- Teach children how to swim.
Swimming is fun, great exercise and it is a lifesaving skill, so why would you not instill this skill in your child? Be sure to enroll children in swimming lessons – the earlier the better. A few swimming lessons may just save their life.
- Teach children to stay away from pool drains.
Show your children where the pool drain is located and remind them of the dangers of those drains. Remind them not to play or swim near drains or suction outlets, especially in spas and shallow pools, and never enter a pool or spa that has a loose, broken or missing drain cover. Sadly, children’s hair, limbs, jewelry or bathing suits, etc. can get stuck in a drain or suction opening. When enjoying time in a spa, be sure to locate the emergency vacuum shutoff before getting in the water.
- Ensure all pools and spas – both in your backyard and any public pool you may visit – have compliant drain covers.
The powerful suction from a pool or spa drain can even trap an adult, let alone a child. The Pool and Spa Safety Act is named after Virginia Graeme Baker, a child that tragically died from drowning due to a suction entrapment from a faulty drain cover. Do to this act, it is now required by law that all public pools and spas must have drain grates or covers that meet safety standards to avoid incidents like the one that took Graeme’s life.
- Install proper barriers, covers and alarms on and around your pool and spa.
One of the biggest dangers with pools or spas is when they are left open without any proper fences, barriers, alarms and covers. Each of these can be lifesaving devices. A fence of at least four feet in height should surround the pool or spa on all sides and should not be made of a climbable material. The pool should only be accessible through a self-closing, self-latching gate. Teach children to never climb over a pool gate or fence. Always remove portable pool ladders when not in use, just so your child is not enticed to enter the water. It is also highly recommended to install a door alarm from the house to the pool area, and keep pool and spa covers in working order.
- Know how to perform CPR on children and adults.
CPR can be the reason a drowning victim survives. With all of the possible locations of CPR trainings, why not get CPR certified as an extra precaution in case there is a water emergency? CPR classes are available through many hospitals, community centers, or by contacting your local American Red Cross. Once certified, be sure to keep the certification up to date.
- Finally, take the Pledge!
Before heading to the water with your family, remember to take the Pool Safely Pledge. This online call to action is a reminder to stay safer around the water. This pledge for you and your child can be found at https://www.poolsafely.gov/pledge/. The pledge is supported by CPSC and the PoolSafely.gov initiative and Olympic swimmer Michael Phelp along with over 60,000 other pledge takers. Parents, you can also download coloring sheets and other fun PoolSafely.gov child friendly apps and songs.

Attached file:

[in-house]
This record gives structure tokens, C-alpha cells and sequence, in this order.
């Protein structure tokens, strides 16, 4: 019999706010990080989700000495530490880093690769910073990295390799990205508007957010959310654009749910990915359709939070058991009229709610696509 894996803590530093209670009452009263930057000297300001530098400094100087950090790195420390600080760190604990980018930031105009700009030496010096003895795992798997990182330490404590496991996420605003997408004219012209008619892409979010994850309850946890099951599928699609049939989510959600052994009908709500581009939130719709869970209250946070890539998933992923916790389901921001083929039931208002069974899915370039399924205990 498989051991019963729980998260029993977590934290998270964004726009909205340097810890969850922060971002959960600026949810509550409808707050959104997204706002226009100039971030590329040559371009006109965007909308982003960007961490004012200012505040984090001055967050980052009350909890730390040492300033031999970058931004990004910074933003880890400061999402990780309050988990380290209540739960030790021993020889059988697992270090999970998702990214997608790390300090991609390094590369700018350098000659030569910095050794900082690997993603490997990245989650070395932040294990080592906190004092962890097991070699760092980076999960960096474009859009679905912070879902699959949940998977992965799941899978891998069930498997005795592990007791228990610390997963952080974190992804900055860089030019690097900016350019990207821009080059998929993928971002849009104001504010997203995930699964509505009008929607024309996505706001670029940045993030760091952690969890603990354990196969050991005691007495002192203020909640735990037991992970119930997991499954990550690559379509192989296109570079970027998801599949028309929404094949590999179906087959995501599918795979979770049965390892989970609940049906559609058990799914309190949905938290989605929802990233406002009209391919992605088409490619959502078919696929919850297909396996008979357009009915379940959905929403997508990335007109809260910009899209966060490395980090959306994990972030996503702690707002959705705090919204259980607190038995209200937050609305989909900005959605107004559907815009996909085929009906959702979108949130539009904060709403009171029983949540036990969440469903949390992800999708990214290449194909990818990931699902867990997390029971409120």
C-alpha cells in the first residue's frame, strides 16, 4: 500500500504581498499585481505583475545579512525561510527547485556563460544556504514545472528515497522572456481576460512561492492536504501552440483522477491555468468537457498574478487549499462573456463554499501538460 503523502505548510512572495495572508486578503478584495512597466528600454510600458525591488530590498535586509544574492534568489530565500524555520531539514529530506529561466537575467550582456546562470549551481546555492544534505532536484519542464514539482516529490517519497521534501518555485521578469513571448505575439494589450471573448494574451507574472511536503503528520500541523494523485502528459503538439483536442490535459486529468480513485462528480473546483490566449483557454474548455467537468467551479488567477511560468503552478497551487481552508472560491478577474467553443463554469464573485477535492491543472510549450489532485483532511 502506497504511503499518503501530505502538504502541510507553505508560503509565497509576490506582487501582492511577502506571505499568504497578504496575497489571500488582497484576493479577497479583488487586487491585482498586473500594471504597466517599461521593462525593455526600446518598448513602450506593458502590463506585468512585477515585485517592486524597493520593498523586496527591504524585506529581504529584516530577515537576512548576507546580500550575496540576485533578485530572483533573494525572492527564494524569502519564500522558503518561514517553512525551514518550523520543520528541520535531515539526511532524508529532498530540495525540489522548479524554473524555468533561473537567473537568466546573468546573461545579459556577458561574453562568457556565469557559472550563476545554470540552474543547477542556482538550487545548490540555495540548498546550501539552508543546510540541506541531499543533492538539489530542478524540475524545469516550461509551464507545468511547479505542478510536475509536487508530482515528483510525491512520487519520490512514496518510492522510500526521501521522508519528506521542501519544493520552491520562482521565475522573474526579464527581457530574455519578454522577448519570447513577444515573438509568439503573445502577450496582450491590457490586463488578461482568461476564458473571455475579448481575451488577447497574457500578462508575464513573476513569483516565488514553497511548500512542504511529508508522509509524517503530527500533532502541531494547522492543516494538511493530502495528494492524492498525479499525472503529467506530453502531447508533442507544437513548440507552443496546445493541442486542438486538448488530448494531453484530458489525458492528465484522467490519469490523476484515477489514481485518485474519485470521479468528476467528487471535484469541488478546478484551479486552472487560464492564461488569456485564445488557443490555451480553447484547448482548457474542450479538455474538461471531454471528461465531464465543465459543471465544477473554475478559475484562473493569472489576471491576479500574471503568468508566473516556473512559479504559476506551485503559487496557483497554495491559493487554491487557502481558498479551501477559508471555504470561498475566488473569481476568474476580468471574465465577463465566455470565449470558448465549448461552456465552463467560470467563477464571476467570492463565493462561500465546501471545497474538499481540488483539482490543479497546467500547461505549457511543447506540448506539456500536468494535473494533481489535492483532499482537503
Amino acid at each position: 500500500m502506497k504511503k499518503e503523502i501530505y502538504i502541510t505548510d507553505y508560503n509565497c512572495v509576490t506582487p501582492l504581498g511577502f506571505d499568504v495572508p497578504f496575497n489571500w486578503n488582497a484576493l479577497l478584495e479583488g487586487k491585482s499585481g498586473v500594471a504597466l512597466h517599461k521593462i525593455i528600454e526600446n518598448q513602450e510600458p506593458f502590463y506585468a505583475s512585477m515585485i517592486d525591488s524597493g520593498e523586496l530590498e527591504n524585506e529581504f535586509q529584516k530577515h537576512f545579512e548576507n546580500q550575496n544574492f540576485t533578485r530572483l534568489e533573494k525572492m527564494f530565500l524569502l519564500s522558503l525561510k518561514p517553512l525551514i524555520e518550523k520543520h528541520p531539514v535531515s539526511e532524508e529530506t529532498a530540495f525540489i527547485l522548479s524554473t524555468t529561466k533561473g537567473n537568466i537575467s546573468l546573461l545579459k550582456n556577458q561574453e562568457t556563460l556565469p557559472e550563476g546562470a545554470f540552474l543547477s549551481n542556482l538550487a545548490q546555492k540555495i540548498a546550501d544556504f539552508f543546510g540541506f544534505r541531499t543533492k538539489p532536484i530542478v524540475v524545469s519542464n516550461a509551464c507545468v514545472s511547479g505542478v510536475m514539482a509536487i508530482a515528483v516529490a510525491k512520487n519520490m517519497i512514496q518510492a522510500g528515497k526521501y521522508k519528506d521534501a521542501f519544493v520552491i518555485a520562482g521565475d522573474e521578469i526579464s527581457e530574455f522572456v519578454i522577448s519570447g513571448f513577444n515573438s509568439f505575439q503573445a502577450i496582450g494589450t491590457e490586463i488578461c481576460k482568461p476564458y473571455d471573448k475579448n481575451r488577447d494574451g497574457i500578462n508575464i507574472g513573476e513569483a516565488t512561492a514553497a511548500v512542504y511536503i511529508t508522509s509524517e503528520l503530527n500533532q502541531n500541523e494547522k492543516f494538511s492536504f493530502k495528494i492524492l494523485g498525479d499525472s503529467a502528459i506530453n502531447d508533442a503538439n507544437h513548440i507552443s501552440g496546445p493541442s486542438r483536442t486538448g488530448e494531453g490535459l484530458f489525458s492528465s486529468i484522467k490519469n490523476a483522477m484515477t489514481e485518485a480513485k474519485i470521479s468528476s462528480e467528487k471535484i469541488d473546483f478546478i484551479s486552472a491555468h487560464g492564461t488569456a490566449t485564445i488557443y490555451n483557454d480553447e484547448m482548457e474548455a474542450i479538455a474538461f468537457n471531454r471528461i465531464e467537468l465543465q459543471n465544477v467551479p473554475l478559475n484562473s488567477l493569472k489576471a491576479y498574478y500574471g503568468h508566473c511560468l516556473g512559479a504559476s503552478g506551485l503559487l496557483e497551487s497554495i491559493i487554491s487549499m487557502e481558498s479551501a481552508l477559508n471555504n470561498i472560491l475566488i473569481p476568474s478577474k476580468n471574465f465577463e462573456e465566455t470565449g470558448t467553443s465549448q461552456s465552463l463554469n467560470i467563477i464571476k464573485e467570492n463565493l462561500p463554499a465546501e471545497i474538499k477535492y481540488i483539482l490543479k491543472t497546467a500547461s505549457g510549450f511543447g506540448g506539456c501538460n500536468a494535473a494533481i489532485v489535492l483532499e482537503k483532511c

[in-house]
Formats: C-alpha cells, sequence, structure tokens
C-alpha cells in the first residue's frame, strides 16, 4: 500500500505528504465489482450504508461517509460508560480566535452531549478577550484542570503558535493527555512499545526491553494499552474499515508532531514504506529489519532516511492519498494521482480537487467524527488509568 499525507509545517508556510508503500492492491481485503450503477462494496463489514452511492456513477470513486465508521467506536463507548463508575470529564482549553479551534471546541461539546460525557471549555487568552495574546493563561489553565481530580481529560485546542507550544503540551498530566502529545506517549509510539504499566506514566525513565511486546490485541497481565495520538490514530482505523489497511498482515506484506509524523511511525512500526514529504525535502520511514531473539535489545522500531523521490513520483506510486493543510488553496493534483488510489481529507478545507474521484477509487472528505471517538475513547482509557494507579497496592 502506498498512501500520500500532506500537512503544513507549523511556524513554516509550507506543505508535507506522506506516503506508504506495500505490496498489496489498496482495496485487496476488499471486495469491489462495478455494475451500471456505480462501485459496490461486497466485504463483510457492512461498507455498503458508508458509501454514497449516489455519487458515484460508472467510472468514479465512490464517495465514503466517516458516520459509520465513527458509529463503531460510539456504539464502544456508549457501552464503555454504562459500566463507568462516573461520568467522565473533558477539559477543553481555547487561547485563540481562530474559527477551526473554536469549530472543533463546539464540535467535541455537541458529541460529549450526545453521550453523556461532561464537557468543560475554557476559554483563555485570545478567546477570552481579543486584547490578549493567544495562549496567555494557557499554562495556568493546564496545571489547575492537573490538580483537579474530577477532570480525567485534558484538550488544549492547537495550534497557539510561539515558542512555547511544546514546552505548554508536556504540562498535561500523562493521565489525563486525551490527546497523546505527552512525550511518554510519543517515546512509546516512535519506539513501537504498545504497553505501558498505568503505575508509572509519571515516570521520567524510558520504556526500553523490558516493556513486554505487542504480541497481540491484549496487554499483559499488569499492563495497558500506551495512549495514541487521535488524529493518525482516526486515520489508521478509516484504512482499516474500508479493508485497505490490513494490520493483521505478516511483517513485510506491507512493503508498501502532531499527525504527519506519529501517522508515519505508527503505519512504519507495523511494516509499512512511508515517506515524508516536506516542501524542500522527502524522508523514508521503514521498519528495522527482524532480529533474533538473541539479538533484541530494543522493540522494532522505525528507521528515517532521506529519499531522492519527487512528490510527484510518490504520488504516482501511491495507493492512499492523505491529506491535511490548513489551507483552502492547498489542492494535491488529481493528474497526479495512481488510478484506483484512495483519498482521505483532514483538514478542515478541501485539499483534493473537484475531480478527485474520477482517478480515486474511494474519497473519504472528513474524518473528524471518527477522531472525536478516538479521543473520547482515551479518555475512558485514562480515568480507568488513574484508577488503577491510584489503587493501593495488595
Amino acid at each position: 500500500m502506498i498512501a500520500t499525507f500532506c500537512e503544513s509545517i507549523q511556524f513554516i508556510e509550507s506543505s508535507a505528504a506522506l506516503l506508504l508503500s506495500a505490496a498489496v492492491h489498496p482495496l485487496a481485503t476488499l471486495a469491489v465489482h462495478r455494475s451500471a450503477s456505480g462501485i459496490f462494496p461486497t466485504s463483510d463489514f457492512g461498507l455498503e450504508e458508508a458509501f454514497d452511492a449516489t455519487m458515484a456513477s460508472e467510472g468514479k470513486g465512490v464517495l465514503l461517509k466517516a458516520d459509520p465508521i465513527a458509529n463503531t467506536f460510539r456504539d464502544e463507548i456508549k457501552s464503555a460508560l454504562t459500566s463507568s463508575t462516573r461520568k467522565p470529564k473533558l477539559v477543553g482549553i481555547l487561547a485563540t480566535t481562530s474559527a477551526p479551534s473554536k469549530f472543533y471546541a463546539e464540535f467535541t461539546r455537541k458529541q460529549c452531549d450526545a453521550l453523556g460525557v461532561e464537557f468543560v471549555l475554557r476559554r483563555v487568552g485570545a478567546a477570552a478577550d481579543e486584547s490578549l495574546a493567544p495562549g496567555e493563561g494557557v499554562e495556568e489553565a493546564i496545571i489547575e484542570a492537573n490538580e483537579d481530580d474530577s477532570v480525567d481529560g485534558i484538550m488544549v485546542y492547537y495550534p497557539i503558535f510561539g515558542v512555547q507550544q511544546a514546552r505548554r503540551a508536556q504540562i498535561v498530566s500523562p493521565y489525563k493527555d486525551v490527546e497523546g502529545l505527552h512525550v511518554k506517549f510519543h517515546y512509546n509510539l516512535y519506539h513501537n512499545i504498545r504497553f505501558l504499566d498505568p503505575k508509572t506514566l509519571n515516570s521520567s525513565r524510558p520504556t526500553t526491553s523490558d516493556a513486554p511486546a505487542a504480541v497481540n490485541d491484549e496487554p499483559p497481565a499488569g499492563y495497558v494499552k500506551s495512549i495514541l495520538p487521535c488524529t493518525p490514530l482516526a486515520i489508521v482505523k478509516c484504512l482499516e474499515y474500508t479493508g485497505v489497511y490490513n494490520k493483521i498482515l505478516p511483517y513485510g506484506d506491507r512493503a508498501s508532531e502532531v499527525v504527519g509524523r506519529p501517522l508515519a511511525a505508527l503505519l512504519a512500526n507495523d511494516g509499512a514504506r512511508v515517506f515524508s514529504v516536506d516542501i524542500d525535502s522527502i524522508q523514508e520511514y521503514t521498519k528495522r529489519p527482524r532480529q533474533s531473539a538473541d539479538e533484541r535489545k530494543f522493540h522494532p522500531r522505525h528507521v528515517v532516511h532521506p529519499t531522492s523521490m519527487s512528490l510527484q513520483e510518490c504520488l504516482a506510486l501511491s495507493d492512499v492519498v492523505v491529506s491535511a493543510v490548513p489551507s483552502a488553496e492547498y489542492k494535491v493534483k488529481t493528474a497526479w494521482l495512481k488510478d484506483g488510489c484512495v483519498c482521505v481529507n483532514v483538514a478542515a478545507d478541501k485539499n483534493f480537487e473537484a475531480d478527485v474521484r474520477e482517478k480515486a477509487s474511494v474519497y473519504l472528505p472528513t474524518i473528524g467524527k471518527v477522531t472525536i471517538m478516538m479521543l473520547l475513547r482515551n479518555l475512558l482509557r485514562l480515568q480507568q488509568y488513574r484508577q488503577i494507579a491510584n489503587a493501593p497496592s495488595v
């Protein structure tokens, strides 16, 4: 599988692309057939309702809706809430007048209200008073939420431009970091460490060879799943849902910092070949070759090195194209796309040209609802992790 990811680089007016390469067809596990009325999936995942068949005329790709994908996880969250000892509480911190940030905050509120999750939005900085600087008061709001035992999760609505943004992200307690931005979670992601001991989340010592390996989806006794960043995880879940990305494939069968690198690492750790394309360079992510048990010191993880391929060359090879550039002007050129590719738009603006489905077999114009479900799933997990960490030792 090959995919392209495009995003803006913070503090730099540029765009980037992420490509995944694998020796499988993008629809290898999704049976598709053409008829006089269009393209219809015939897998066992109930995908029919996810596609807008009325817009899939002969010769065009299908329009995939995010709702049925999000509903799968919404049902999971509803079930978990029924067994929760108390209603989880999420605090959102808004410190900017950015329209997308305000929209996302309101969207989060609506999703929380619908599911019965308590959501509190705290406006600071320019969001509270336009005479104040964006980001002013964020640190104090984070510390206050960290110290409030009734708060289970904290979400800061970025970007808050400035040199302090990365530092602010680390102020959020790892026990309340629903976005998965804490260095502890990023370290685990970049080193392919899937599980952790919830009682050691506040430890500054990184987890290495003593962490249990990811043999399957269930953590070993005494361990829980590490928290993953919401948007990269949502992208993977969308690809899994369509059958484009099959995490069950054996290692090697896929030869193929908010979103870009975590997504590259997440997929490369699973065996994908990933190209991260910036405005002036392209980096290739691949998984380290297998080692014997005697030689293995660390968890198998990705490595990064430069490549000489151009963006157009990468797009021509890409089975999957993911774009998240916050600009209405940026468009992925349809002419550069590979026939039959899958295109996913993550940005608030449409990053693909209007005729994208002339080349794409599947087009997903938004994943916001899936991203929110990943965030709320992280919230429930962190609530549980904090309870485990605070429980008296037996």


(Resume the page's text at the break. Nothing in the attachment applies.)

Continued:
With the large variety of water related summer activities available it does leave a chance for risky incidents. Some work and preparation ahead of time will make for a less anxious and more fun-filled summer. Planning for risk will lessen the high-risk stakes and make sure everyone is prepared in case of an emergency. So remember, Simple Steps Save Lives. Enjoy a safe, fun, and water filled time this summer!
Resources: For more information be sure to visit Pool Safely: Simple Steps Save Lives – https://www.poolsafely.gov
Make Halloween a fun and safe night for children and adults alike.
From candy to pumpkins to the costumes, Halloween is a fun-filled time for kids and adults alike. However, it can pose dangers. To help make this year’s trick-or-treat a safe and fun time, follow these simple safety tips compiled by the American Academy of Pediatrics.
Plan costumes that are bright and reflective. Make sure shoes fit well and costumes are short enough to prevent tripping, entanglement, or contact with flames.
Consider adding reflective tape or striping to costumes and trick-or-treat bags for greater visibility.
Because masks can limit or block eyesight, consider non-toxic makeup and decorative hats as safer alternatives. Hats should fit properly to prevent them from sliding over eyes. The makeup should be tested on a small patch of skin ahead of time to ensure there are no unpleasant allergies on the big night.
When shopping for costumes, wigs, and accessories, look for and purchase those with a label clearly indicating they are “flame resistant.”
If a sword, cane, or stick is a part of your child’s costume, make sure it is not sharp or long. A child may be easily hurt by the accessories if he/she stumbles or trips.